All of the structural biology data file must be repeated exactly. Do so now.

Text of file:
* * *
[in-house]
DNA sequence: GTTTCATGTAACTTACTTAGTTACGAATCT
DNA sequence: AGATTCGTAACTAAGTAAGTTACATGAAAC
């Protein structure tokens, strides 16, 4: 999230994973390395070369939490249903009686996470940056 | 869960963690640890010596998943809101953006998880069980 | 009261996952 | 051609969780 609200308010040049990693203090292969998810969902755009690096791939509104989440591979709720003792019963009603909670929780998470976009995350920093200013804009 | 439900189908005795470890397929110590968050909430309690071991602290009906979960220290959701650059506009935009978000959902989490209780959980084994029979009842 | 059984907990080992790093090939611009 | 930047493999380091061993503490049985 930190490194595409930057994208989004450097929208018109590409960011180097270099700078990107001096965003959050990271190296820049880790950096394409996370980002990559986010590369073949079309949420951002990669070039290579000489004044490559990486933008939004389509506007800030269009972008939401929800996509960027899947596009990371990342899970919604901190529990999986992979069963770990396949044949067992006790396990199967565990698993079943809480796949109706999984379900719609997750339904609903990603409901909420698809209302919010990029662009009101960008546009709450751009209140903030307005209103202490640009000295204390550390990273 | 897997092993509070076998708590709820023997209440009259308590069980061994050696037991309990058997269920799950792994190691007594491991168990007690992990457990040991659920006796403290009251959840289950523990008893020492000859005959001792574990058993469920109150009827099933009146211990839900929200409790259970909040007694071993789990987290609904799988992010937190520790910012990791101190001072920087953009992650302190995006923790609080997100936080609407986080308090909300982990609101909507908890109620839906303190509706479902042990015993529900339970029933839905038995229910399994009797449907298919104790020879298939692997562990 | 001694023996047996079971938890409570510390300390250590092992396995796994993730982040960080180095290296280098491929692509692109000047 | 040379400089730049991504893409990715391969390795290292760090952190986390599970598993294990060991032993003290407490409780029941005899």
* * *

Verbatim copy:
[in-house]
DNA sequence: GTTTCATGTAACTTACTTAGTTACGAATCT
DNA sequence: AGATTCGTAACTAAGTAAGTTACATGAAAC
């Protein structure tokens, strides 16, 4: 999230994973390395070369939490249903009686996470940056 | 869960963690640890010596998943809101953006998880069980 | 009261996952 | 051609969780 609200308010040049990693203090292969998810969902755009690096791939509104989440591979709720003792019963009603909670929780998470976009995350920093200013804009 | 439900189908005795470890397929110590968050909430309690071991602290009906979960220290959701650059506009935009978000959902989490209780959980084994029979009842 | 059984907990080992790093090939611009 | 930047493999380091061993503490049985 930190490194595409930057994208989004450097929208018109590409960011180097270099700078990107001096965003959050990271190296820049880790950096394409996370980002990559986010590369073949079309949420951002990669070039290579000489004044490559990486933008939004389509506007800030269009972008939401929800996509960027899947596009990371990342899970919604901190529990999986992979069963770990396949044949067992006790396990199967565990698993079943809480796949109706999984379900719609997750339904609903990603409901909420698809209302919010990029662009009101960008546009709450751009209140903030307005209103202490640009000295204390550390990273 | 897997092993509070076998708590709820023997209440009259308590069980061994050696037991309990058997269920799950792994190691007594491991168990007690992990457990040991659920006796403290009251959840289950523990008893020492000859005959001792574990058993469920109150009827099933009146211990839900929200409790259970909040007694071993789990987290609904799988992010937190520790910012990791101190001072920087953009992650302190995006923790609080997100936080609407986080308090909300982990609101909507908890109620839906303190509706479902042990015993529900339970029933839905038995229910399994009797449907298919104790020879298939692997562990 | 001694023996047996079971938890409570510390300390250590092992396995796994993730982040960080180095290296280098491929692509692109000047 | 040379400089730049991504893409990715391969390795290292760090952190986390599970598993294990060991032993003290407490409780029941005899």